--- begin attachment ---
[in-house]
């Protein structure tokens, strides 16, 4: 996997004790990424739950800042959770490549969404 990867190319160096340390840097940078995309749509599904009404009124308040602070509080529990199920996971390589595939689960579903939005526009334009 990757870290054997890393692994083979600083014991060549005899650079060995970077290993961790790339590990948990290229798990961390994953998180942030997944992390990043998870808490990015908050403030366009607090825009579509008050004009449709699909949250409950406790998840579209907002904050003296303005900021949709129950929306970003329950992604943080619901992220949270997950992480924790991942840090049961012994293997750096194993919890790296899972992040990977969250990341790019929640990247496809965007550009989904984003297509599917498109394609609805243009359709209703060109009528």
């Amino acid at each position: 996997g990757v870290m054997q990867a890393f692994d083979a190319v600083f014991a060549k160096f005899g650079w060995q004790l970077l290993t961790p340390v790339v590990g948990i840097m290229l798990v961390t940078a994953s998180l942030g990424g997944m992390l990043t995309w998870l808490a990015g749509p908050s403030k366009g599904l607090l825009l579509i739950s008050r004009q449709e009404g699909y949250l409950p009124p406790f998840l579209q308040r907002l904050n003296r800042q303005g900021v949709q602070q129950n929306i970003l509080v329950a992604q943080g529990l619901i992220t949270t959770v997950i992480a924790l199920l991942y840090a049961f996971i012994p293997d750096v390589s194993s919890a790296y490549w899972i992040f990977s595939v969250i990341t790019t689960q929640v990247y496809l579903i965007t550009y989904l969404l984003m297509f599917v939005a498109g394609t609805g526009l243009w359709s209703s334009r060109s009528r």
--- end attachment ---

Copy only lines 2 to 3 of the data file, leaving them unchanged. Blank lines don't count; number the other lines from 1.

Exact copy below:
């Protein structure tokens, strides 16, 4: 996997004790990424739950800042959770490549969404 990867190319160096340390840097940078995309749509599904009404009124308040602070509080529990199920996971390589595939689960579903939005526009334009 990757870290054997890393692994083979600083014991060549005899650079060995970077290993961790790339590990948990290229798990961390994953998180942030997944992390990043998870808490990015908050403030366009607090825009579509008050004009449709699909949250409950406790998840579209907002904050003296303005900021949709129950929306970003329950992604943080619901992220949270997950992480924790991942840090049961012994293997750096194993919890790296899972992040990977969250990341790019929640990247496809965007550009989904984003297509599917498109394609609805243009359709209703060109009528």
């Amino acid at each position: 996997g990757v870290m054997q990867a890393f692994d083979a190319v600083f014991a060549k160096f005899g650079w060995q004790l970077l290993t961790p340390v790339v590990g948990i840097m290229l798990v961390t940078a994953s998180l942030g990424g997944m992390l990043t995309w998870l808490a990015g749509p908050s403030k366009g599904l607090l825009l579509i739950s008050r004009q449709e009404g699909y949250l409950p009124p406790f998840l579209q308040r907002l904050n003296r800042q303005g900021v949709q602070q129950n929306i970003l509080v329950a992604q943080g529990l619901i992220t949270t959770v997950i992480a924790l199920l991942y840090a049961f996971i012994p293997d750096v390589s194993s919890a790296y490549w899972i992040f990977s595939v969250i990341t790019t689960q929640v990247y496809l579903i965007t550009y989904l969404l984003m297509f599917v939005a498109g394609t609805g526009l243009w359709s209703s334009r060109s009528r």